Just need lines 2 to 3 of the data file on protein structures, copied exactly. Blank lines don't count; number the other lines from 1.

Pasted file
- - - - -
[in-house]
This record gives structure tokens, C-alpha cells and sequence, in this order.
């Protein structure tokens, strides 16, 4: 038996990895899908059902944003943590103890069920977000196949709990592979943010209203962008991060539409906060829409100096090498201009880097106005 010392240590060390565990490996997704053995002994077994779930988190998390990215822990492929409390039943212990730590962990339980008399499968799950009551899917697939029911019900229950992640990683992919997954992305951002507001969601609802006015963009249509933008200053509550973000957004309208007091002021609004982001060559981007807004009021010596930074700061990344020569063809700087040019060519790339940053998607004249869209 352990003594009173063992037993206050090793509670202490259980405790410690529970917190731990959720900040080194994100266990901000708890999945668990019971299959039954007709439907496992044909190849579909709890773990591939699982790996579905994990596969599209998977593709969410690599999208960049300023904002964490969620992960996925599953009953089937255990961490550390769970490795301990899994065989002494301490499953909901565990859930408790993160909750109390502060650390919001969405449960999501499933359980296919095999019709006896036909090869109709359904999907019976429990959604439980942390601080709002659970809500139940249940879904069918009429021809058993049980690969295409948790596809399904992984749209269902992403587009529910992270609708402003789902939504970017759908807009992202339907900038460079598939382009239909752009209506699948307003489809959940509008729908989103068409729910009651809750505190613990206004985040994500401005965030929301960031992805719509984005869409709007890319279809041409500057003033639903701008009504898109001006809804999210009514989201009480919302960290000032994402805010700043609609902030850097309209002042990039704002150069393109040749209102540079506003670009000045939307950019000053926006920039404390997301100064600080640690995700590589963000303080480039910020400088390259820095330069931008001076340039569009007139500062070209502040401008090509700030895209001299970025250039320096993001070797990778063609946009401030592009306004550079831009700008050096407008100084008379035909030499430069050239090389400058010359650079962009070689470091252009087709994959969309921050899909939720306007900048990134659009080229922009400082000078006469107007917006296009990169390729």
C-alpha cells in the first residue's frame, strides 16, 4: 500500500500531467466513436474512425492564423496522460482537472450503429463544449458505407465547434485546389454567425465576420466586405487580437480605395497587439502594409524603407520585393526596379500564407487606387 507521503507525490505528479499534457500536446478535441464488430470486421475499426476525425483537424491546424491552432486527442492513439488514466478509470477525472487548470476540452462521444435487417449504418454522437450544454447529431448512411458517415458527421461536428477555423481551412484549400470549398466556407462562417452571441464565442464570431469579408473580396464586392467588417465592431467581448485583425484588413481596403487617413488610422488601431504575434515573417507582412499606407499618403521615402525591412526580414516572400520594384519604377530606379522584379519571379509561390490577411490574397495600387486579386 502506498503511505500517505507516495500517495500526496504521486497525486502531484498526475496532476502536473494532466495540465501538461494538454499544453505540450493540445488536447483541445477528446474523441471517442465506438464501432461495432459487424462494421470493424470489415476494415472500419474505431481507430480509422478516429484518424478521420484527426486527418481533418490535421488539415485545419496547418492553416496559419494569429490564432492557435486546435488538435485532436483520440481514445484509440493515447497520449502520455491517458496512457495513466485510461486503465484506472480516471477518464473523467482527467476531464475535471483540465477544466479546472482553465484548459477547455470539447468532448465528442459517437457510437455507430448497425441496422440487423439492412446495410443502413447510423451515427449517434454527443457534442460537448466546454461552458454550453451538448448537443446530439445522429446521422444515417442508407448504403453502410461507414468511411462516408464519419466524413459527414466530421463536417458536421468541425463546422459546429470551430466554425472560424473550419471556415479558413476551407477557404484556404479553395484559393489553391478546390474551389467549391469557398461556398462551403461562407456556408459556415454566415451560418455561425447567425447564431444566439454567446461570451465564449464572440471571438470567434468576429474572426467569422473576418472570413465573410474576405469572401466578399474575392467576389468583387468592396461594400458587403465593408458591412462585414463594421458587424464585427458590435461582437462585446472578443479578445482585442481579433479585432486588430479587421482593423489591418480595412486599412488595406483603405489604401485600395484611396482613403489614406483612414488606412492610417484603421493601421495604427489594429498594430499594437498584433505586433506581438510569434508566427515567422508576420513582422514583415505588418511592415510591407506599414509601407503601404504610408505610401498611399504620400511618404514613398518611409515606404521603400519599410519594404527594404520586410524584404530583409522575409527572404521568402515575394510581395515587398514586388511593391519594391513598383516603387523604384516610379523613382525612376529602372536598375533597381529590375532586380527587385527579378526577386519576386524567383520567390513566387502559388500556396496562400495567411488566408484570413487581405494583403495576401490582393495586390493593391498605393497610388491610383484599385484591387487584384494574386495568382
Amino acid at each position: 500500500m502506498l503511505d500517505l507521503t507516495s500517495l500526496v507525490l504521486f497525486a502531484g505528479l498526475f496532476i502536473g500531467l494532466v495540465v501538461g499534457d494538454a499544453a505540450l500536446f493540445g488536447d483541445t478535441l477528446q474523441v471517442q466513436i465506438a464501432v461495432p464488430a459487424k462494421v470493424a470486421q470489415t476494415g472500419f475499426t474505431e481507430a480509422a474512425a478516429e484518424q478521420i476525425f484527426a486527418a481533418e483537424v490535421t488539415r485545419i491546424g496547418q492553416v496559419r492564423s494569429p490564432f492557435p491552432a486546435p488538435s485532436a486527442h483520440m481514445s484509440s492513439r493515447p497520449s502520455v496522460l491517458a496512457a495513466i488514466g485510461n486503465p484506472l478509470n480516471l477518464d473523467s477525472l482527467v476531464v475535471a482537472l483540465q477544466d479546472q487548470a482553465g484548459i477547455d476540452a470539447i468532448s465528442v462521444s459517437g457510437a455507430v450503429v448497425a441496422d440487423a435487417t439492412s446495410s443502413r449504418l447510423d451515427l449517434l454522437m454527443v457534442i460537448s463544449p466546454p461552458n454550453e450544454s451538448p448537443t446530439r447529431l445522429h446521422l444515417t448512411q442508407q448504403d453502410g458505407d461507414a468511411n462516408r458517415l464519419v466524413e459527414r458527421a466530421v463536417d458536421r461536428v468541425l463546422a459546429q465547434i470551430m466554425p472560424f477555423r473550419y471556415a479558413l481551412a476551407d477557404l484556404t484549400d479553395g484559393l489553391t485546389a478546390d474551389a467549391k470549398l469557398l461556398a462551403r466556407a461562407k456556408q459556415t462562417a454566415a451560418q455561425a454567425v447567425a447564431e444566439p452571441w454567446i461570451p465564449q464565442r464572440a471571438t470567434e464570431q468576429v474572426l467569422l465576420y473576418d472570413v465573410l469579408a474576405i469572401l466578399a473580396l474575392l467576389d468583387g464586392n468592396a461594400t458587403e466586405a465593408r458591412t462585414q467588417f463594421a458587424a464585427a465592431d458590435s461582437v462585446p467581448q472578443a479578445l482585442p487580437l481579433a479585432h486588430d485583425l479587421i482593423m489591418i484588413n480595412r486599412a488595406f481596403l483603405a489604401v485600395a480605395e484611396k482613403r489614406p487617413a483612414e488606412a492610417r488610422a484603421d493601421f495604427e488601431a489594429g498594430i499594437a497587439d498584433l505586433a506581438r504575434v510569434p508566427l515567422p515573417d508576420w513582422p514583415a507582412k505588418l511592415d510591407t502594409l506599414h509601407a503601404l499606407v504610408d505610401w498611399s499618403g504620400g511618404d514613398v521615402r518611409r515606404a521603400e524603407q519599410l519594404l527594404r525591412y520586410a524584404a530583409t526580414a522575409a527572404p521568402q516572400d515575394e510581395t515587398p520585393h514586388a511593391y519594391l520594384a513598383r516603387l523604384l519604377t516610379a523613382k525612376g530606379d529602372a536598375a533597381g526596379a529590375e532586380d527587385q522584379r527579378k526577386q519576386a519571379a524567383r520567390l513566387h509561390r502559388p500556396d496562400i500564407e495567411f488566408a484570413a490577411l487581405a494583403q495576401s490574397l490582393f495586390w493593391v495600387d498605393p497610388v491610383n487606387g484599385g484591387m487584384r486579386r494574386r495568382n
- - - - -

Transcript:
This record gives structure tokens, C-alpha cells and sequence, in this order.
């Protein structure tokens, strides 16, 4: 038996990895899908059902944003943590103890069920977000196949709990592979943010209203962008991060539409906060829409100096090498201009880097106005 010392240590060390565990490996997704053995002994077994779930988190998390990215822990492929409390039943212990730590962990339980008399499968799950009551899917697939029911019900229950992640990683992919997954992305951002507001969601609802006015963009249509933008200053509550973000957004309208007091002021609004982001060559981007807004009021010596930074700061990344020569063809700087040019060519790339940053998607004249869209 352990003594009173063992037993206050090793509670202490259980405790410690529970917190731990959720900040080194994100266990901000708890999945668990019971299959039954007709439907496992044909190849579909709890773990591939699982790996579905994990596969599209998977593709969410690599999208960049300023904002964490969620992960996925599953009953089937255990961490550390769970490795301990899994065989002494301490499953909901565990859930408790993160909750109390502060650390919001969405449960999501499933359980296919095999019709006896036909090869109709359904999907019976429990959604439980942390601080709002659970809500139940249940879904069918009429021809058993049980690969295409948790596809399904992984749209269902992403587009529910992270609708402003789902939504970017759908807009992202339907900038460079598939382009239909752009209506699948307003489809959940509008729908989103068409729910009651809750505190613990206004985040994500401005965030929301960031992805719509984005869409709007890319279809041409500057003033639903701008009504898109001006809804999210009514989201009480919302960290000032994402805010700043609609902030850097309209002042990039704002150069393109040749209102540079506003670009000045939307950019000053926006920039404390997301100064600080640690995700590589963000303080480039910020400088390259820095330069931008001076340039569009007139500062070209502040401008090509700030895209001299970025250039320096993001070797990778063609946009401030592009306004550079831009700008050096407008100084008379035909030499430069050239090389400058010359650079962009070689470091252009087709994959969309921050899909939720306007900048990134659009080229922009400082000078006469107007917006296009990169390729």